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VCU’s Rice Center Education Building is recognized by the Virginia Sustainable Building Network

The conference room of the Walter L. Rice Education Building fills one end of the building, situated on the banks of the historic James River.
The conference room of the Walter L. Rice Education Building fills one end of the building, situated on the banks of the historic James River.

Virginia Commonwealth University’s Walter L. Rice Education Building at the VCU Rice Center has been recognized by the Virginia Sustainable Building Network with the “2009 Green Innovation Award for Best Institutional Project – Higher Education.”

The Virginia Sustainable Building Network, or VSBN, is a statewide, nonprofit organization that was developed in 1995 to promote environmentally friendly, energy-efficient buildings and sustainable communities.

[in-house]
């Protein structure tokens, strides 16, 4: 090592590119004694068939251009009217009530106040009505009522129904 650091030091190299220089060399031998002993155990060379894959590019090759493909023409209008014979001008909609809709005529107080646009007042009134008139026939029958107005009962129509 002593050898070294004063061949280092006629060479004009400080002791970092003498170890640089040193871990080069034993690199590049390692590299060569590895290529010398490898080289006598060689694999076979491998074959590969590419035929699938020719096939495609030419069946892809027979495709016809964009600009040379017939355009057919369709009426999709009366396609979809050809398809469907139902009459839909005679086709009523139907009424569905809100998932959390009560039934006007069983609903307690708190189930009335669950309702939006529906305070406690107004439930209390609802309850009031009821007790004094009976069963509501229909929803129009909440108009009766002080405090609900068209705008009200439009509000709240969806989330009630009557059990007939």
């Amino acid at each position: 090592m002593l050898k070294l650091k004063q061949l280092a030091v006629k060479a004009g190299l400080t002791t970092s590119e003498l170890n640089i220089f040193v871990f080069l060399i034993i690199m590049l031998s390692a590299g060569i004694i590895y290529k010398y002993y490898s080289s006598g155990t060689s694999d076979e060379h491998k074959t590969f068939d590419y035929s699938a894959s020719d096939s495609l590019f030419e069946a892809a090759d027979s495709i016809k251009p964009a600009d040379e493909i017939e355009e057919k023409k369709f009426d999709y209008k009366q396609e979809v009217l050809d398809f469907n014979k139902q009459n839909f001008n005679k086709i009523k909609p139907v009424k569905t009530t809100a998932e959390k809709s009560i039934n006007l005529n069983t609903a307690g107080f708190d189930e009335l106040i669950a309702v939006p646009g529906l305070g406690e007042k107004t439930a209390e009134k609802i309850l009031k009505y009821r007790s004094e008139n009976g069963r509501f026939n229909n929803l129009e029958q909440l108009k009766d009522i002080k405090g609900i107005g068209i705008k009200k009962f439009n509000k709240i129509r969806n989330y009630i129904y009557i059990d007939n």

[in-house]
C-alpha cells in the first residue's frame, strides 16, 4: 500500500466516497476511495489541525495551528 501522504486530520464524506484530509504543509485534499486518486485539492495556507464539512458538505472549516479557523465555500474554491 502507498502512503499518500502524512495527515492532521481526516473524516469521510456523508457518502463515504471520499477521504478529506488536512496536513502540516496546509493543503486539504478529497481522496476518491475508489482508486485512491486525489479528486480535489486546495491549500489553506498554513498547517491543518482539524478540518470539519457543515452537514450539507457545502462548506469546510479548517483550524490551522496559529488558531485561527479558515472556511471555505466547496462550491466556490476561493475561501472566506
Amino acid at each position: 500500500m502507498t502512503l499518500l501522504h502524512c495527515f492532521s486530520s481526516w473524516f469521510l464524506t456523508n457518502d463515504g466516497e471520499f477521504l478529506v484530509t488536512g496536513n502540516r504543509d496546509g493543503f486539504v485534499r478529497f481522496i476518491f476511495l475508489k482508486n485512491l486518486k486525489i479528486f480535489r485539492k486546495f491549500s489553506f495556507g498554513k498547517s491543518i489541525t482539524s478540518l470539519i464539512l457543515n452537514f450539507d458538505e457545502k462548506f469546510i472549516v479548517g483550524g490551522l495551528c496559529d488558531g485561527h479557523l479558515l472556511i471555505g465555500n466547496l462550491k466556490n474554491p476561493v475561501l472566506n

“VCU is very proud to receive this prestigious award,” said Leonard Smock, Ph.D., chair of VCU’s Department of Biology and director of the Rice Center. “This recognition is significant, given that VSBN is at the forefront of promoting environmentally sound building practices throughout Virginia.”

The award was presented during the Virginia Sustainable Building Network’s 14th anniversary celebration and annual meeting on June 25 in Charlottesville.

The $2.6 million education building opened in October 2008 at the Rice Center, VCU’s 343-acre living laboratory on the James River southeast of Richmond in Charles City County, and houses lecture and laboratory rooms for classes, a conference room and administrative offices. The 4,900-square-foot building features sustainable strategies for efficient energy use, lighting, water and material use. 

In April, the Walter L. Rice Education Building became the first building in Virginia to be awarded the U.S. Green Building Council's LEED platinum certification, the highest sustainability rating possible.

“Not only is the building the first LEED Platinum building in Virginia, it now has been recognized with this award by the VSBN for its many ‘green’ features. Our building illustrates VCU’s commitment to sustainable design, construction and operation of not only this building, but also future new buildings and renovations,” Smock said.